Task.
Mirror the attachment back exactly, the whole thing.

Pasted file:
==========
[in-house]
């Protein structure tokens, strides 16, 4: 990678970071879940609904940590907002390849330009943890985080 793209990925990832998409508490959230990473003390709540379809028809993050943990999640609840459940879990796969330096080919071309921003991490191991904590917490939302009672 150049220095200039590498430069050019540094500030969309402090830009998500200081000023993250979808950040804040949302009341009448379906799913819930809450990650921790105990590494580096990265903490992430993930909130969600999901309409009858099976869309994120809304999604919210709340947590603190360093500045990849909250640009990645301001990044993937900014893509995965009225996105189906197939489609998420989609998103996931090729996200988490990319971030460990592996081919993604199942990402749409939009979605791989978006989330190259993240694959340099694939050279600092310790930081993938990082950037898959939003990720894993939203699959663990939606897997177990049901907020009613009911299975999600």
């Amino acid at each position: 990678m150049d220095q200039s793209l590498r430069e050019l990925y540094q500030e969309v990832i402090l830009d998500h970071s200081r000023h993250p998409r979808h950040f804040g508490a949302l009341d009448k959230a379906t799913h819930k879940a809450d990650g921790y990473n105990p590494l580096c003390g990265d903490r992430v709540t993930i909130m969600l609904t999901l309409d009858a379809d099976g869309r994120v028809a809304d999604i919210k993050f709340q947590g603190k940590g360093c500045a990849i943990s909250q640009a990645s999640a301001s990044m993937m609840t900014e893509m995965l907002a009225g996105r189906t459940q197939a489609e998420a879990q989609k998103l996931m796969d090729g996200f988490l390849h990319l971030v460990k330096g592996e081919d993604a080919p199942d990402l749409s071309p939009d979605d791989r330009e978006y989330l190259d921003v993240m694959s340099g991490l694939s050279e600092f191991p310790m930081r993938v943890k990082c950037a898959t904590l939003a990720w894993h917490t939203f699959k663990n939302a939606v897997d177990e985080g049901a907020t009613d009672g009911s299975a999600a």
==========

[in-house]
């Protein structure tokens, strides 16, 4: 990678970071879940609904940590907002390849330009943890985080 793209990925990832998409508490959230990473003390709540379809028809993050943990999640609840459940879990796969330096080919071309921003991490191991904590917490939302009672 150049220095200039590498430069050019540094500030969309402090830009998500200081000023993250979808950040804040949302009341009448379906799913819930809450990650921790105990590494580096990265903490992430993930909130969600999901309409009858099976869309994120809304999604919210709340947590603190360093500045990849909250640009990645301001990044993937900014893509995965009225996105189906197939489609998420989609998103996931090729996200988490990319971030460990592996081919993604199942990402749409939009979605791989978006989330190259993240694959340099694939050279600092310790930081993938990082950037898959939003990720894993939203699959663990939606897997177990049901907020009613009911299975999600």
């Amino acid at each position: 990678m150049d220095q200039s793209l590498r430069e050019l990925y540094q500030e969309v990832i402090l830009d998500h970071s200081r000023h993250p998409r979808h950040f804040g508490a949302l009341d009448k959230a379906t799913h819930k879940a809450d990650g921790y990473n105990p590494l580096c003390g990265d903490r992430v709540t993930i909130m969600l609904t999901l309409d009858a379809d099976g869309r994120v028809a809304d999604i919210k993050f709340q947590g603190k940590g360093c500045a990849i943990s909250q640009a990645s999640a301001s990044m993937m609840t900014e893509m995965l907002a009225g996105r189906t459940q197939a489609e998420a879990q989609k998103l996931m796969d090729g996200f988490l390849h990319l971030v460990k330096g592996e081919d993604a080919p199942d990402l749409s071309p939009d979605d791989r330009e978006y989330l190259d921003v993240m694959s340099g991490l694939s050279e600092f191991p310790m930081r993938v943890k990082c950037a898959t904590l939003a990720w894993h917490t939203f699959k663990n939302a939606v897997d177990e985080g049901a907020t009613d009672g009911s299975a999600a």